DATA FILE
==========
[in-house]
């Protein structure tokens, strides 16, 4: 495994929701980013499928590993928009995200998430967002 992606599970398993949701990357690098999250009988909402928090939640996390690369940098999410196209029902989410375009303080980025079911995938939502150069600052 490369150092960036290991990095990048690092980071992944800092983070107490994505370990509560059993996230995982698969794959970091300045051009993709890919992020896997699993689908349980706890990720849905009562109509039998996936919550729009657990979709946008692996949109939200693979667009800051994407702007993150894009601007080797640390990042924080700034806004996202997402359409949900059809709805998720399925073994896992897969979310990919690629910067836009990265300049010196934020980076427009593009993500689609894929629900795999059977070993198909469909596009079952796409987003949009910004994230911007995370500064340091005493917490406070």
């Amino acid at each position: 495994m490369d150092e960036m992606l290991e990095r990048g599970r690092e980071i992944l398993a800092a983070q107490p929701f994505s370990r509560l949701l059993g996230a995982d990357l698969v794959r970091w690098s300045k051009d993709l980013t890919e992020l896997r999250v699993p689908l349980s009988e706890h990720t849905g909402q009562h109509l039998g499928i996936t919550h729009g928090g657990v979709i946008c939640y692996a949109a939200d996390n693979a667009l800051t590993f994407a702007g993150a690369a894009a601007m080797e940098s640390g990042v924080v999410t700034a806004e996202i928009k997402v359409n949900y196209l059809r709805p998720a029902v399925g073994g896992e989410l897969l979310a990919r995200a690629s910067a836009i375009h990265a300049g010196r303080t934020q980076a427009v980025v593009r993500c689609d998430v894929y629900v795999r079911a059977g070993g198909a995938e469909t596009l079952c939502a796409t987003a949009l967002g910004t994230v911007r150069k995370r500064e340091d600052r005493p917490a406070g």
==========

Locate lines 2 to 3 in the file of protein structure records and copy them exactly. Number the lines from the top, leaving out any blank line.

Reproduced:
């Protein structure tokens, strides 16, 4: 495994929701980013499928590993928009995200998430967002 992606599970398993949701990357690098999250009988909402928090939640996390690369940098999410196209029902989410375009303080980025079911995938939502150069600052 490369150092960036290991990095990048690092980071992944800092983070107490994505370990509560059993996230995982698969794959970091300045051009993709890919992020896997699993689908349980706890990720849905009562109509039998996936919550729009657990979709946008692996949109939200693979667009800051994407702007993150894009601007080797640390990042924080700034806004996202997402359409949900059809709805998720399925073994896992897969979310990919690629910067836009990265300049010196934020980076427009593009993500689609894929629900795999059977070993198909469909596009079952796409987003949009910004994230911007995370500064340091005493917490406070």
């Amino acid at each position: 495994m490369d150092e960036m992606l290991e990095r990048g599970r690092e980071i992944l398993a800092a983070q107490p929701f994505s370990r509560l949701l059993g996230a995982d990357l698969v794959r970091w690098s300045k051009d993709l980013t890919e992020l896997r999250v699993p689908l349980s009988e706890h990720t849905g909402q009562h109509l039998g499928i996936t919550h729009g928090g657990v979709i946008c939640y692996a949109a939200d996390n693979a667009l800051t590993f994407a702007g993150a690369a894009a601007m080797e940098s640390g990042v924080v999410t700034a806004e996202i928009k997402v359409n949900y196209l059809r709805p998720a029902v399925g073994g896992e989410l897969l979310a990919r995200a690629s910067a836009i375009h990265a300049g010196r303080t934020q980076a427009v980025v593009r993500c689609d998430v894929y629900v795999r079911a059977g070993g198909a995938e469909t596009l079952c939502a796409t987003a949009l967002g910004t994230v911007r150069k995370r500064e340091d600052r005493p917490a406070g």